Members of Family Music Forward and two acts that asked for their nominations to be withdrawn from the best children’s album Grammy category said that Recording Academy officials admitted during a Dec. 11 meeting that the nomination review committee for the category was not diverse enough.
The Academy’s admission was discussed in a soon-to-be published roundtable discussion that Billboard conducted with children’s music artists Aaron Nigel Smith, Christina Sanabria of 123 Andres, Pierce Freelon, Joe Mailander of The Okee Dokee Brothers and Alastair Moock. All of the participants are members of the FMF, an artists’ collective formed this past summer to fight institutional and systemic racial bias in the music industry.
The Academy subsequently set up a Dec. 11 Zoom meeting to discuss the issue which was attended by all of those nominated in the category — Mailander and Justin Lansing of the Okee Dokee Brothers, Moock, Dean Jones of Dog on Fleas, Joanie Leeds and Justin Roberts, who is an Academy trustee (elected by the Chicago chapter) — as well as Lucy Kalantari, the frontwoman of Lucy & The Jazz Cats, and Black children’s music artists Smith, Uncle Devin, his manager wife Lolita Walker and Tommy Shepherd of the ABC Rockers.
Recording Academy interim president Harvey Mason Jr. and chief diversity, equity and inclusion officer Valeisha Butterfield Jones were among the Academy officials who took part in the meeting.
“The big thing that the Grammys admitted in that meeting was that the nomination review committee [for the category] did not have strong representation from people of color,” says Mailander. “That was said outright — they said it should have been stronger, and that it was unacceptable.”
After the Academy’s general membership votes for the children’s albums that deserve nominations, a nomination review committee made up of 13 to 17 members who are experts in the category listens to the top 15 selections and pares them down to a field of five via a confidential ballot.
A more diverse nomination review committee could well have been less likely to overlook standout children’s music releases rooted in hip-hop, reggae, and Latin music. Moock observed, for example, that Freelon’s album, D.a.D., which chronicles the experiences of a Black millennial father living in the South, “by far, got more national press this year than any children’s album that came out in 2020. He was on the Today Show, NPR and a bunch of other programs. The national audience understood that this album was important, he said. “ How does that not get a nomination?”
In four of the past five years the children’s music category has included nominees of color, making the lack of diversity in this year’s ballot particularly galling after the Black Lives Matter protests of 2020, as well as the Academy’s pledge to make its membership and nomination process more diverse and inclusive. Four of this year’s nominees are folk or rock-flavored (with Dogs on Fleas favoring a playful electro-funk) — a showing the roundtable panelists agreed is not representative of the diversity of children’s music today. “I would say this is a special category that really needs to have experts that understand the diverse array of genres,” said Mailander during the roundtable. “They didn’t have that, and it is embarrassing to our category.”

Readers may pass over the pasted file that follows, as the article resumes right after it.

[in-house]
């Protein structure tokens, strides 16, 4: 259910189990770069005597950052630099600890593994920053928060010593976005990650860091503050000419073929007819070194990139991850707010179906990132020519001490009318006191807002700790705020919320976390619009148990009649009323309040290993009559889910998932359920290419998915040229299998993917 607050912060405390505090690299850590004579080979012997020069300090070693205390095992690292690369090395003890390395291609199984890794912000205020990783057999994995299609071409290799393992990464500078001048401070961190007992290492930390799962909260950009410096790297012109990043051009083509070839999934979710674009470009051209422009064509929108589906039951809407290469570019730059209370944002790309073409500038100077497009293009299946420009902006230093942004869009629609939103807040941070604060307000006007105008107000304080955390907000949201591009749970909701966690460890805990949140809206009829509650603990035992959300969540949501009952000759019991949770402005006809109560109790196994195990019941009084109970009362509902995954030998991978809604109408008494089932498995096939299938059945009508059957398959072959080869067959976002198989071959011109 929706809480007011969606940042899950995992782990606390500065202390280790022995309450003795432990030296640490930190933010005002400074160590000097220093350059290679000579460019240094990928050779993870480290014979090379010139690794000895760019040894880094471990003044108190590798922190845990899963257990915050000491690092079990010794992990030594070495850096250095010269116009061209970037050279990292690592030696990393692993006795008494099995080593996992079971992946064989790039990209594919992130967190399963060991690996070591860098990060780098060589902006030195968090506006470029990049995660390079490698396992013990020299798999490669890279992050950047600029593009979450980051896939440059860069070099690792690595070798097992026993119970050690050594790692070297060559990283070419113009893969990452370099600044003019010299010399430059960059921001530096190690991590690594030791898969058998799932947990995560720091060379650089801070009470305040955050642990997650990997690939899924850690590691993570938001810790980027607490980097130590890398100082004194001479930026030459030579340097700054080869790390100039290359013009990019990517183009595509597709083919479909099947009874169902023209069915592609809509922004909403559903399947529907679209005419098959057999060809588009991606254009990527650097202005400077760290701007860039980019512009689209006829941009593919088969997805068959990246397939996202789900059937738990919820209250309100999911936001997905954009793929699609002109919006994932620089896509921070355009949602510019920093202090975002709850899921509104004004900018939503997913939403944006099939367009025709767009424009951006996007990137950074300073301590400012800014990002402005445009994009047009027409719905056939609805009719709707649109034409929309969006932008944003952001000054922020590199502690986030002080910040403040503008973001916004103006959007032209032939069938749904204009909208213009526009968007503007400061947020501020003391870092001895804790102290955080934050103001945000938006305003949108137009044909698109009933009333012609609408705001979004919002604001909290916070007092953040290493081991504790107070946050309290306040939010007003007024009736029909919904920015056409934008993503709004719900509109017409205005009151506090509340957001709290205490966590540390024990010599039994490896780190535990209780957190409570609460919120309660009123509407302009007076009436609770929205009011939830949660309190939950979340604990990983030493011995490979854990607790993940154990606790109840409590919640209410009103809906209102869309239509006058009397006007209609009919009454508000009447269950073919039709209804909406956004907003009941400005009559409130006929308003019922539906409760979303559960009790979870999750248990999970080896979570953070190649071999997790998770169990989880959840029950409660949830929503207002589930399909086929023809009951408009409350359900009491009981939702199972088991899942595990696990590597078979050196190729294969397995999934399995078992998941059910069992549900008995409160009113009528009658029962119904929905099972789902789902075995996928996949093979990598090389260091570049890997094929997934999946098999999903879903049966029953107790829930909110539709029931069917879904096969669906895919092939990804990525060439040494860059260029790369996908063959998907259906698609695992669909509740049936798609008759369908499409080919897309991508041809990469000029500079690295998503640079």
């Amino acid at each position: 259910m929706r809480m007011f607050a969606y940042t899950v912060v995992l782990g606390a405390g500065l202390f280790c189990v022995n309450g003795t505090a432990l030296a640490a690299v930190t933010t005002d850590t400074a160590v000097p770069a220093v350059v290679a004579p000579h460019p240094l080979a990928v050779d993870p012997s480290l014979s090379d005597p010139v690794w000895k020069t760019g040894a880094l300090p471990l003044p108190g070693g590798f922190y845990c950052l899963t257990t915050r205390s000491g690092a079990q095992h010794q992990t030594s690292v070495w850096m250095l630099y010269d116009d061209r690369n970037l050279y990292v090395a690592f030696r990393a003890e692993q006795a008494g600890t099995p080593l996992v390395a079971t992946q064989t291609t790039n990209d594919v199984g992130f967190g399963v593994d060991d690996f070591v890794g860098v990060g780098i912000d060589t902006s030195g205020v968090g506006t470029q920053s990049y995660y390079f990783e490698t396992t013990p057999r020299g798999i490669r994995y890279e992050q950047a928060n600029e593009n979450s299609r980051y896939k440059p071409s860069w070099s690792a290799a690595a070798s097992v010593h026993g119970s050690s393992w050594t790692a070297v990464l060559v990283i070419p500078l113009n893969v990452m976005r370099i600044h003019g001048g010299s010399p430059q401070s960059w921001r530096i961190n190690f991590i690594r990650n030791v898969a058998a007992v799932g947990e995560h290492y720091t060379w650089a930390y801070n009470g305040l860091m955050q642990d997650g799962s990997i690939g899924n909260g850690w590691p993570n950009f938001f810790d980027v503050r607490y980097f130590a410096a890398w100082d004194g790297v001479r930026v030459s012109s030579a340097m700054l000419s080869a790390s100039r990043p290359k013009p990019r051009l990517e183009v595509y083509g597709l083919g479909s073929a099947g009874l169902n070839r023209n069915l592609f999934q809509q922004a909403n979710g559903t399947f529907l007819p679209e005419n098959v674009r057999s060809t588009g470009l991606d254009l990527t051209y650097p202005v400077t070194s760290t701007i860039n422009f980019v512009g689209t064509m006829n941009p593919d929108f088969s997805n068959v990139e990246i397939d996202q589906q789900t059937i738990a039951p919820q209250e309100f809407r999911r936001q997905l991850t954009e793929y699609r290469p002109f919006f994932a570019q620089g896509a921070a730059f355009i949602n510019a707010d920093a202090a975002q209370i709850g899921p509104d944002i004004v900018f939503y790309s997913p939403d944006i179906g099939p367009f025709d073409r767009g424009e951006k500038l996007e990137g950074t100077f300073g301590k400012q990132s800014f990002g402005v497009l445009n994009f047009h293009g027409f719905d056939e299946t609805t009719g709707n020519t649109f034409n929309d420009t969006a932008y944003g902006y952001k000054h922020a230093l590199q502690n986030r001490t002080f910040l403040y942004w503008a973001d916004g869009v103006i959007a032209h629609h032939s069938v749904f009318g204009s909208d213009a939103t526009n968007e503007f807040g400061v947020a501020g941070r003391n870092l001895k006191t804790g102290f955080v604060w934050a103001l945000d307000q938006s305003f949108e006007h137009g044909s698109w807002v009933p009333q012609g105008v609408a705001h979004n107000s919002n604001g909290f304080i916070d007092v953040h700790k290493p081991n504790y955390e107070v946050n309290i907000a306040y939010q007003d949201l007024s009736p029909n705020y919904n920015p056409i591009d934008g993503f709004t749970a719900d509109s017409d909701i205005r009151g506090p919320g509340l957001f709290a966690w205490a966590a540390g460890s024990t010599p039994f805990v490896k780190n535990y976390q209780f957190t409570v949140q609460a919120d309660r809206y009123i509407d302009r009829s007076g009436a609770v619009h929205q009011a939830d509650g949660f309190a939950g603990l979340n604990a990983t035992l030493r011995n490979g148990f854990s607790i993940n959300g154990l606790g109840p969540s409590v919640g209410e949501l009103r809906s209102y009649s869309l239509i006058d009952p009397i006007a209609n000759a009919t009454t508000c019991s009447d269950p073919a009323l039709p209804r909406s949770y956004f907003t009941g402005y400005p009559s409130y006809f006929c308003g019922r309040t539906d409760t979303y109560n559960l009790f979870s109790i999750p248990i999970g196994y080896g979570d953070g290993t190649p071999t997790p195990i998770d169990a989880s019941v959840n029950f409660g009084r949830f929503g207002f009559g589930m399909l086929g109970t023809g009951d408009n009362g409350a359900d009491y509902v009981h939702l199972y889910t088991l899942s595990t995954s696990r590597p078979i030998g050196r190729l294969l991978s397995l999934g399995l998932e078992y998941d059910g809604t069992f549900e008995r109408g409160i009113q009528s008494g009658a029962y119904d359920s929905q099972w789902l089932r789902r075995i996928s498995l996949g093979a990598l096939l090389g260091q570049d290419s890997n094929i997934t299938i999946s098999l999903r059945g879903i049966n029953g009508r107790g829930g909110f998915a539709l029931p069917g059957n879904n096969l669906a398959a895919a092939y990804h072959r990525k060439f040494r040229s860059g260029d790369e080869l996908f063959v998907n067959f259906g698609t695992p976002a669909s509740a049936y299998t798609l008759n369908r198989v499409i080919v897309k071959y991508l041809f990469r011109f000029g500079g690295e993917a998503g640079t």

The Dec. 11 Zoom call was actually the second meeting that the Academy held on the matter. It reached out to members of Family Music Forward on Dec. 4 after the organization noted the all-white ballot for best children’s album onsocial media in late November following the Grammy nominations announcement.
Smith, who was among the FMF members that attended the first video call, said the meeting was a “heart-to-heart” during which the collective presented “recommendations for how we could move forward.” Those recommendations included “more transparency in the entire voting process, including an overhaul of the nomination review committee.” A Recording Academy representative said the names of nomination review committee members are kept confidential out of a “need for protection and privacy,” but added, “Nothing is off the table, and we will continue to evaluate.”
Butterfield Jones’ statement in the wake of the Dec. 11 meeting affirmed the Academy’s commitment to diversity, while acknowledging that there was still work to be done. But some of the artists who took part in discussion were disappointed that she offered no mea culpa regarding the category’s nomination review committee. “We expected them to put out a statement taking responsibility in a very clear way,” says Mailander.
Nonetheless, Smith said the Academy “seemed to be on board for creating meaningful change.” For example, he said the Academy has invited FMF to participate in a “Listening Session” in February. According to the Academy rep, “the “goal for the discussion is to build community, increase representation and submissions among Black creators of children’s music, and to ensure that the category is prioritized and centered in our strategy and work.”
And though Grammy ballots had gone out before the Okee Dokee Brothers, Moock and Dogs on Fleas announced their protest — which, according to the representative, prevented the Academy from removing their names — Mailander says he and the other musicians were surprised to learn on Jan. 7 that votes for the three acts will not be counted and the Grammy will go to which of the two remaining nominees, Leeds and Roberts, gets the most nods.
The Academy representative said that the two remaining nominees had been informed of the decision. The protesting nominees had not, however, and when Mailander was alerted to this development, he said the Okee Dokee Brothers and their fellow protesters, “are pleased to hear that we are no longer an official nominee this year; that the academy adhered to our request, and that there is no chance we will win this award.”